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GPhC responds to NHSE policy on puberty suppressing hormones

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GPhC responds to NHSE policy on puberty suppressing hormones


NHS England has recently published its clinical policy on puberty suppressing hormones (PSH). This sets out that PSH will not be available as a routine commissioning treatment option for children and young people in England who have gender incongruence/gender dysphoria.

Responding to the new policy, the General Pharmaceutical Council has asked that all organisations providing these types of services make sure that there are clear routes for pharmacy professionals in their country or area to refer young people for the support they may need.

GPhC chief executive Duncan Rudkin said: “We understand that many young people experiencing gender incongruence or dysphoria are waiting for lengthy periods to be assessed or to receive treatment, and that this can have a significant negative impact on their mental health.

“It is important for pharmacy professionals to identify those who may be vulnerable, and signpost them to appropriate support services. Otherwise we’re mindful that people may try to seek alternative options such as sourcing unregulated products online or through private clinics outside of the UK which exposes them to additional risks.”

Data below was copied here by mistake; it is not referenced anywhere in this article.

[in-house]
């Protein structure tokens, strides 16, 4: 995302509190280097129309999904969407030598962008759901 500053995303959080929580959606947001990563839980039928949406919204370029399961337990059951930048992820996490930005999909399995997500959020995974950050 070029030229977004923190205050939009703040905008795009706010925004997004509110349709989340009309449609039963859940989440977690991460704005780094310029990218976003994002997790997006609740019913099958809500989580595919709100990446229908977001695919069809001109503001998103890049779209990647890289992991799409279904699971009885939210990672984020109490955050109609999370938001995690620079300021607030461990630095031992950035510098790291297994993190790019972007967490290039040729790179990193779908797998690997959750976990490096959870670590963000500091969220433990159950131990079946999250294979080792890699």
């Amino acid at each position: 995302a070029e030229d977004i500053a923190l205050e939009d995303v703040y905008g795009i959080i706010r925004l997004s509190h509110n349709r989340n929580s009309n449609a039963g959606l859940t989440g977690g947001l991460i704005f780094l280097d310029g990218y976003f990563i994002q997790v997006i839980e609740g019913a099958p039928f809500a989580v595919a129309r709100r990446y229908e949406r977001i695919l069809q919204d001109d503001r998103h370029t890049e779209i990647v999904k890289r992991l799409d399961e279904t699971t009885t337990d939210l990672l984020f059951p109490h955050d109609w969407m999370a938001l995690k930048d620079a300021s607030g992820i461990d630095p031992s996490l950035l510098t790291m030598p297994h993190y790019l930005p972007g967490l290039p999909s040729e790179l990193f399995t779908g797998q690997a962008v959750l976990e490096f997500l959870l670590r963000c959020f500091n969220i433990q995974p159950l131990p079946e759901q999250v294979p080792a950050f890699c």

The GPhC understands that some pharmacies are being presented with prescriptions for PSH and other medications for treatment of gender incongruence that have come from prescribers working for private clinics based in Great Britain or overseas.

“We expect pharmacies to have taken active steps to assure themselves that all prescribers, including those working for private clinics based outside the UK, comply with relevant UK and national regulatory and professional guidance,” the regulator says.

In January 2023, the GPhC published an article about Gender identity and pharmaceutical care for children and young people. This has been updated to reference the new NHS England clinical policy on PSH. The regulator suggests all pharmacy professionals should re-read the article, as it provides useful advice on inclusive and compassionate care when providing any services relating to gender incongruence in children and young people.

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